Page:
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California Assignment Order Laws
This article summarizes and comments on the most common California civil laws concerning assignment orders.
The text of the California laws mentioned in this article have not been included, because they are lengthy and can be found with a web search. It is very important to know the laws for your state.
California has two sets of civil laws - one set covers the general rights and obligations, for the people and entities in California, and they are called the California Civil Codes.
The other set of California civil laws are the California Codes Of Civil Procedures (CCP), that cover details about courts, procedures, and the implementation of the civil laws in California.
These are the California laws that directly address assignment orders:
CCP 708.510 - This is the most important law about assignment orders, it lists the types of incomes that can be reached, and what must be included in assignment orders. This law says the judgment debtor can be served by mail.
This law does not specify how third-parties that owe the judgment debtor may be served. One option is to have all parties served personally. That way, if a party does not comply, you can ask the court to issue contempt of court penalties, or you might be able to start a lawsuit against them.
Also, the road to a contempt ruling is a game of degrees measured in several milestones along the way. You need to build a strong case for contempt over time if you have any hopes of prevailing. Your first big hurdle is to prove that the person alleged to be in contempt had actual notice of a court order, that the court order clearly directed the person to do or refrain them from doing something, that is was within the power of that person to comply with the court order, and that they willfully disobeyed the court order. Civil contempt is a quasi-criminal proceeding, subject to a higher burden of proof than in ordinary civil proceedings (beyond a reasonable doubt versus a preponderance of evidence). In small claims court, judges may not be interested in contempt, and Pro Tems and commissioners almost certainly will not be interested in deciding a contempt ruling.
To save money, perhaps have the parties served by mail first. When the parties (you hope will be sending the monies) are served, without giving legal advice, politely make sure they understand what the order says. If they do not respond, politely contact them, then have them personally served if necessary.
CCP 708.520 - This law covers optional restraining orders that must be personally served on the judgment debtor, warning them not to play any shenanigans, and to obey the court's order.
CCP 708.530 - This law refers one to Civil Code 955.1, which covers topics such as the details and priorities of payments. 708.530 also states that assignment orders may be recorded as a lien.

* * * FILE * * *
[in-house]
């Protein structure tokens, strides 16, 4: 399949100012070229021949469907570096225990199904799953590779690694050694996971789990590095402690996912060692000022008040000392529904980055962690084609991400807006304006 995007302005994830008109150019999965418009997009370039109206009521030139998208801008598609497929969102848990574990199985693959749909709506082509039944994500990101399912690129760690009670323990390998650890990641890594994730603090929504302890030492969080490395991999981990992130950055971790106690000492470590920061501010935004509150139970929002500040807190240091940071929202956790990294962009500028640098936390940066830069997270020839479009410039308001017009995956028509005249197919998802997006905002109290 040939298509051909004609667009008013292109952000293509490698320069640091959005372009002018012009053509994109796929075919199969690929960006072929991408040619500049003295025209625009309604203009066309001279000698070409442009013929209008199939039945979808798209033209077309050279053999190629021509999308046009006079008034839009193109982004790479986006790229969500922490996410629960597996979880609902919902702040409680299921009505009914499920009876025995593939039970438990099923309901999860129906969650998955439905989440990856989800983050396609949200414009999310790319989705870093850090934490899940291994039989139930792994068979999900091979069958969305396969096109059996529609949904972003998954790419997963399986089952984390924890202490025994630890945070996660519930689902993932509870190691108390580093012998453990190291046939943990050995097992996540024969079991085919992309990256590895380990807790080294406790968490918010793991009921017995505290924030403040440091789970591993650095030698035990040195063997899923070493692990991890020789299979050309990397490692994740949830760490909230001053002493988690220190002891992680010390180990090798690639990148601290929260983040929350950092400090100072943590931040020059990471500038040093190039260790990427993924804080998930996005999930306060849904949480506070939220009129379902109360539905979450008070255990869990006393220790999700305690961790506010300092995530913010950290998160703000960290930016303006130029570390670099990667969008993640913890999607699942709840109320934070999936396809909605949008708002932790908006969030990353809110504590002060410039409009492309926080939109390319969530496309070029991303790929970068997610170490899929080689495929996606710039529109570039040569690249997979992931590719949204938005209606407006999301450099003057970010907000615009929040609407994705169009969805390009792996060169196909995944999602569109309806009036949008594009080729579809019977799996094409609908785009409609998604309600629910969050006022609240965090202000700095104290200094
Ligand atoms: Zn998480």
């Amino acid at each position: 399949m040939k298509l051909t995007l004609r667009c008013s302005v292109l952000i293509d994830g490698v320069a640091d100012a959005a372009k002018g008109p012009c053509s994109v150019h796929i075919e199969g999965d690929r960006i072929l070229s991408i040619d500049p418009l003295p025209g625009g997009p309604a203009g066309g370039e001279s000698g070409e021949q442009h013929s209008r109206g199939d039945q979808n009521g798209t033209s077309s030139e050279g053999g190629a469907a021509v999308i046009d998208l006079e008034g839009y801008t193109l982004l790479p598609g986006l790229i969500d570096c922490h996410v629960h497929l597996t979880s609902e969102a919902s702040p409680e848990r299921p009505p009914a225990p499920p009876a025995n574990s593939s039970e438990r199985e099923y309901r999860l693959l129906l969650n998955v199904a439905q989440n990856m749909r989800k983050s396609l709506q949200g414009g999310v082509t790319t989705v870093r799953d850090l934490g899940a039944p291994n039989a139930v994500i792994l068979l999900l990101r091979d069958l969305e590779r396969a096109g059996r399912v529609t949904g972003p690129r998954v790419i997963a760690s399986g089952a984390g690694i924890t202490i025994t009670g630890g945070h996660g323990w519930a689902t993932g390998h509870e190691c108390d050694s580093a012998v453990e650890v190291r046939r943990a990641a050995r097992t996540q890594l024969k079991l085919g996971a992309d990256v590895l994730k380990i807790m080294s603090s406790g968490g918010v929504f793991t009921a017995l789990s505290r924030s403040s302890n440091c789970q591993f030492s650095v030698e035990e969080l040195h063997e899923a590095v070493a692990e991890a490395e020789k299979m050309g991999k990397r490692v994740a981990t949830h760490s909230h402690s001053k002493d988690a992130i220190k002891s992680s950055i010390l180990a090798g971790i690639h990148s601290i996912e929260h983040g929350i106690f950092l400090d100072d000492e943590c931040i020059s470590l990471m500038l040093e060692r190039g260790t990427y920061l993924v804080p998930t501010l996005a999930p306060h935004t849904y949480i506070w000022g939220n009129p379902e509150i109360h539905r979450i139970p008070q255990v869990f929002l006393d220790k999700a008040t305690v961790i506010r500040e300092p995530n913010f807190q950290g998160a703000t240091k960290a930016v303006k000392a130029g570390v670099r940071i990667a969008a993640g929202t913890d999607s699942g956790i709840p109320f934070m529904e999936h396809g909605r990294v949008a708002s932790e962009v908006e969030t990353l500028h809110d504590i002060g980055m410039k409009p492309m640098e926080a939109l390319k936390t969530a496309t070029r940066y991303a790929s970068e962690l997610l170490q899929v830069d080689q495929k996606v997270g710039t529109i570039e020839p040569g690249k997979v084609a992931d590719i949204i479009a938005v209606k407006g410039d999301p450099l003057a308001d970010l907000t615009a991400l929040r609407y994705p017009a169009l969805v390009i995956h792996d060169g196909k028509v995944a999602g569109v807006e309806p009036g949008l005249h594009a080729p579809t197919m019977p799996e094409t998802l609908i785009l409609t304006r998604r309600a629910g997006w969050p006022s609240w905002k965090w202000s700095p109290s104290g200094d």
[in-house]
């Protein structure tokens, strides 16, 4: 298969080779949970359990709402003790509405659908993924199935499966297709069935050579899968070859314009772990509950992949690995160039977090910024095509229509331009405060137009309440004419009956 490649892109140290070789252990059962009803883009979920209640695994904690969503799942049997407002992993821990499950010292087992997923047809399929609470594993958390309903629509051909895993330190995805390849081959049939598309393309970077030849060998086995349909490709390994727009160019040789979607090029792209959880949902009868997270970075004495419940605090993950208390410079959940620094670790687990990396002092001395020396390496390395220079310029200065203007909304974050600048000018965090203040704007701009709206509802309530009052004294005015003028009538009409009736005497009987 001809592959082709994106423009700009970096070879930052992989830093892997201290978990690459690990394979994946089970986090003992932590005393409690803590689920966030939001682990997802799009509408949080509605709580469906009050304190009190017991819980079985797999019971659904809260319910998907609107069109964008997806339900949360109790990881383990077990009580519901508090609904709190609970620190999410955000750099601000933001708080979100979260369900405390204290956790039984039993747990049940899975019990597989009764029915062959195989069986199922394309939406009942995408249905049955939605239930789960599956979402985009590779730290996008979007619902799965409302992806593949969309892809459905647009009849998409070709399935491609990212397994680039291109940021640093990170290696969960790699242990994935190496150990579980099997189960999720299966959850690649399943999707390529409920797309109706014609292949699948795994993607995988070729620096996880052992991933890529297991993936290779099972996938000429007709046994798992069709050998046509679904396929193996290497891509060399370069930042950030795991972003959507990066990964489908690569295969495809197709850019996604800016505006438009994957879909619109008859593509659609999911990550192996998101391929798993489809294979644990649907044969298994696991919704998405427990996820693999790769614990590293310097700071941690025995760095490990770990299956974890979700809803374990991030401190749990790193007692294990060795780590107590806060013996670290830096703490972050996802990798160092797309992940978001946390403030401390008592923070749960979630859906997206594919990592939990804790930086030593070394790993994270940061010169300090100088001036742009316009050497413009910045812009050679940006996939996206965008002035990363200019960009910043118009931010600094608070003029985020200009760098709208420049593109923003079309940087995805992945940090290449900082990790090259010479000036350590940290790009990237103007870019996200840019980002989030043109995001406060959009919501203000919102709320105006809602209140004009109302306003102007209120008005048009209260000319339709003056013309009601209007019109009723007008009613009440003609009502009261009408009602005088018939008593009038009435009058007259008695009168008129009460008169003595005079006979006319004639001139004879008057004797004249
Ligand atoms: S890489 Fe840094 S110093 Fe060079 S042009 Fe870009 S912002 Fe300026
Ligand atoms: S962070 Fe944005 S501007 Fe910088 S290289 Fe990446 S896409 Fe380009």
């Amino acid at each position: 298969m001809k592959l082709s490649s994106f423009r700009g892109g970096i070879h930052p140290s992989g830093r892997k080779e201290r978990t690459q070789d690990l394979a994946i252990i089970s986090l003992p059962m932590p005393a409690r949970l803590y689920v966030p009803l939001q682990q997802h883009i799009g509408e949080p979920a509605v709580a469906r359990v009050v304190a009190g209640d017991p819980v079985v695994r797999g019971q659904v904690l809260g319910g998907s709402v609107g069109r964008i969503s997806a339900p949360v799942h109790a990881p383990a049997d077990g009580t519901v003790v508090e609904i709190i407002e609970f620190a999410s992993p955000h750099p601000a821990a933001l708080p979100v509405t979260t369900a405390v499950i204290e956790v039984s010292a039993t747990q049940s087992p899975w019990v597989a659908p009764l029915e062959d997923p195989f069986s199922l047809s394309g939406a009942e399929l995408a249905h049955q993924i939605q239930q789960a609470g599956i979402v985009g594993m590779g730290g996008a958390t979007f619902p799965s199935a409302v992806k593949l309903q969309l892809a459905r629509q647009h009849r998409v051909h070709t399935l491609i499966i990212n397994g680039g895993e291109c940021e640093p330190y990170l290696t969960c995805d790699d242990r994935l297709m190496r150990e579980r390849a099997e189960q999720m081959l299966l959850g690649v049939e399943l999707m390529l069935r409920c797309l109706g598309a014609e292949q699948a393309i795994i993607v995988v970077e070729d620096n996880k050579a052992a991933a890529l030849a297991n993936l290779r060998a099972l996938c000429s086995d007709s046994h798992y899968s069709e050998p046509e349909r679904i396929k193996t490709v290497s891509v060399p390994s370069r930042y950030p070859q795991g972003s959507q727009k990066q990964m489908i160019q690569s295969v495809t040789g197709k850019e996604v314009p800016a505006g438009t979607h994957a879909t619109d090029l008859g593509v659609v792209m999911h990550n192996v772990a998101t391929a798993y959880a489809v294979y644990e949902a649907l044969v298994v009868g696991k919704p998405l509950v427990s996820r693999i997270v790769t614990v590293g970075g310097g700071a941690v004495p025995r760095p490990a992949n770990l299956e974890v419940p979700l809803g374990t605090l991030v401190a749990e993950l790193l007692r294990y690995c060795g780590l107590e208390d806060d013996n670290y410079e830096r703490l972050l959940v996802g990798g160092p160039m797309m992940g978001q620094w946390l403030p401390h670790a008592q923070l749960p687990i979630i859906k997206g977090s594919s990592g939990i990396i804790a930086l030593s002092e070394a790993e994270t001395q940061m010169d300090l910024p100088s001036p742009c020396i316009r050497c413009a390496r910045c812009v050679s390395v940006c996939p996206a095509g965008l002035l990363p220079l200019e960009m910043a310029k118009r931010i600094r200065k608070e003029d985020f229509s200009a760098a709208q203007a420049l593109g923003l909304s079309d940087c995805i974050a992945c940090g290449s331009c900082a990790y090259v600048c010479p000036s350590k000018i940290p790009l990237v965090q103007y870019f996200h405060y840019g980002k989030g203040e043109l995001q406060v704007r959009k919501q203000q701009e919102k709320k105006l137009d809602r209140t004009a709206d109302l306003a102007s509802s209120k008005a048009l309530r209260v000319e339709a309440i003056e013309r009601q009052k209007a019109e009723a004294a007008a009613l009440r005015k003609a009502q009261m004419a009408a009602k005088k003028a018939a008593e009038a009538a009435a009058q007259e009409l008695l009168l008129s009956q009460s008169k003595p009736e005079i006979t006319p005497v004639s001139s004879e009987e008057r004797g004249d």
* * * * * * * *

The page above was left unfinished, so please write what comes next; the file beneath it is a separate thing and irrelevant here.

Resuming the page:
CCP 708.540 - This law is common sense, the entity paying your debtor is not obligated to pay you, until after they are served notice of the assignment order.
CCP 708.550 - This law explains how a judgment debtor could claim that the income stream being assigned is exempt, which means the creditor will be served for another hearing to decide the matter.
CCP 708.560 - This law allows assignment orders to be amended or canceled by either party, and requires service on the other party, and another court hearing, which can be ex-parte, following the guidelines of CRC 3.1200.
These are some of the other California laws that affect assignment orders:
CCPs 706.010 and 706.011 - These are the wage garnishment laws, that regulate how earnings may be levied to pay a judgment debt, and has legal definitions of the involved parties.
While one could claim that assignment orders do not have to follow CCPs 706.010 and 706.011, most judges prefer to approve orders that comply with the spirit of CCPs 706.010 and 706.011.
CCP 708.610 - This law allows a receiver to be appointed if necessary.
California Civil Code Section 955.1 - This law defines how levies and third-parties have to follow commercial codes. Also, how third-parties must respond, and how third-parties cannot easily avoid paying what is owed to the judgment debtor, unless they are involved with a public utility, which is rare.
Should you send a notice to the judgment debtor? Most do because of law 954(c):
(c) The filing of an acknowledgment of assignment of the judgment with the court under Section 673 of the Code of Civil Procedure is not, of itself, notice to the judgment debtor so as to invalidate any payments made by the judgment debtor that would otherwise be applied to the satisfaction of the judgment.
Notice to the debtor of an assignment is not necessary to render the assignment binding between the assignor and the assignee. However, a debtor is not bound by the transaction until he/she receives notice of the assignment. Thus, in order to charge the debtor with the duty of payment to the assignee, a debtor shall be provided with sufficient notice of assignment and if the debtor pays the assignor or the assignor's judgment creditor before receiving the notice, the debtor shall be discharged from liability.
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